Kitsch:something that appeals to popular or lowbrow taste and is often of poor quality
2:a tacky or lowbrow quality or condition.
For Walter Benjamin, kitsch offers “instantaneous emotional gratification without intellectual effort, without the requirement of distance, without sublimation”
What is equally common but seldom recognized is the state of a ”kitsch reaction” towards things,a basic characteristic in the perception of art and several other forms of craft nowadays as documented by Umberto Eco in his ”L’Espresso” article.That being:the appreciation and admiration of art/craft/trends just because we are told to do so by the ”expert nomenclature”,and thus to aim at acquaint them without any sense of the history behind them or even,the actual worth of today.
An overview of this season’s fashion shows and designs could be very well summarized in the antithesis produced between the Hedi Slimane perception of chic at SAINT LAURENT plus the apparel,staging,philosophy of Karl Lagerfeld in the Chanel show.Allow me to explain myself further.
In the case of the house of SAINT LAURENT,Hedi Slimane delivered a show where clothes seemed made for a particular audience,let along accessories.Ignoring the core dna of the house that Galliano has so masterly distilled into exceptional designs,Mr Slimane provided the fashion crowd with cheap-looking dresses,cigarette pants and sheer blouses all ready to be worn by 20 something’s that could afford the extravagant prices.
What is interesting here isn’t the grunge-ish collection itself.It is the way this ”experiment” was received by fashion critics that almost certainly were aware of the actual YVES SAINT LAURENT past history and of Hedi Slimane’s flop.Truth be said,sales have increased (especially in accessories) but is this enough reason to pretend they didn’t see anything cheap in it?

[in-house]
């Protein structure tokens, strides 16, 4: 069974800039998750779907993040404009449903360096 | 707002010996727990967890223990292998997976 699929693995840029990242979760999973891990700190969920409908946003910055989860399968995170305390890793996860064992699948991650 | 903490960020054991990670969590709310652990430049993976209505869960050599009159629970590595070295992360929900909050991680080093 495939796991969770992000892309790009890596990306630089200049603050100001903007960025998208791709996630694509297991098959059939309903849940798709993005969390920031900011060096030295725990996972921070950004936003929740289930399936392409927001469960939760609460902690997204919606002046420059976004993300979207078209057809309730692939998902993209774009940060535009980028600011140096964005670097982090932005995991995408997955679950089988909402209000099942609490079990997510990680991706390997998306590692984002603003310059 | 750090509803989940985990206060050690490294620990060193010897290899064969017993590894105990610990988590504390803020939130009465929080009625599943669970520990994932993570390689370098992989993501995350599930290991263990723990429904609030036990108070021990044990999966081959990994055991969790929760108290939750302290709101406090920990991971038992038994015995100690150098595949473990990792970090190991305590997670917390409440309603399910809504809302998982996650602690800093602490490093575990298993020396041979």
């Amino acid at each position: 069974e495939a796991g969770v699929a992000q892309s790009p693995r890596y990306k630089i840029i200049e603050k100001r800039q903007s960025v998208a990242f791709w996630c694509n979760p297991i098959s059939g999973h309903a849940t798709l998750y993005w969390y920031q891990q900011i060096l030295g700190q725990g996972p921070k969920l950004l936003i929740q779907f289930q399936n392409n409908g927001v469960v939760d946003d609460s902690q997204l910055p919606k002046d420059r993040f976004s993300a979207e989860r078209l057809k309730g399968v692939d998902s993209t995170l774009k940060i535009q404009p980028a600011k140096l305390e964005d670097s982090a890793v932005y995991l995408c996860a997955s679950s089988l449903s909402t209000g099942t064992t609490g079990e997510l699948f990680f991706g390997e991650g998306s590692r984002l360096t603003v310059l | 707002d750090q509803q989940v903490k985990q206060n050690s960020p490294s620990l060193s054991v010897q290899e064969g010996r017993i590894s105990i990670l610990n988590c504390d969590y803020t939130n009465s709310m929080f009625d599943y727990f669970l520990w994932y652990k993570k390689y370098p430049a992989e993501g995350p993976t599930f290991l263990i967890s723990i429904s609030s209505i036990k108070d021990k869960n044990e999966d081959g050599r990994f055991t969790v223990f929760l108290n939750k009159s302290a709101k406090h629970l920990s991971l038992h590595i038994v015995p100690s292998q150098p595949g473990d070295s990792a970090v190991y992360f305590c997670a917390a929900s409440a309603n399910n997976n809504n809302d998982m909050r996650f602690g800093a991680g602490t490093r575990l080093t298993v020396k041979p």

Funnily enough,Karl Lagerfeld’s new venture-show at Chanel provided with a… much awaited reply regarding fashion critics’ and buyers’ behavior towards fashion mega brands itself s,resuming it in a pure kitsch reaction.The Chanel fashion show was brilliantly presented as a ride to the WalMart or any other supermarket and-with the clothes being impeccable as always,Mr Lagerfeld found a path to playful expose the fashion crowd in its vanity-first the ”Chanel supermarket”,then the Chanel goodies that almost all attendees aimed to grasp a ”souvenir”,all ending in stripping them from the goodies they had ”shoplifted” by a ”Chanel security”.Genius.
The semiotics of the show were as well strong yet clear.”You treat the fashion scene as a ”brand name supermarket”,i give you one.And i expose you in your all ”kitsch reaction” when,instead of focusing in the tailoring and the design of the clothes presented as you should be,you can’t wait to reach a can of.. ”Chanel pickles”…The ultimate kitsch reaction,and the very one Karl Lagerfeld was triggering and exposing via this fashion show-semiotic performance.
Most of the fashion critics have and will continue to review shows under the prism of their own ”kitsch” approach and thus spread the issue further to those that read them and cherish their words.No wonder why fashion buyers behave as logo-followers.No wonder why we don’t recognize distinctive 21rst era trends,just some great designers-lone rangers in the…”rocky” path created by LVMH etc-well…i must admit…its all kitsch to me.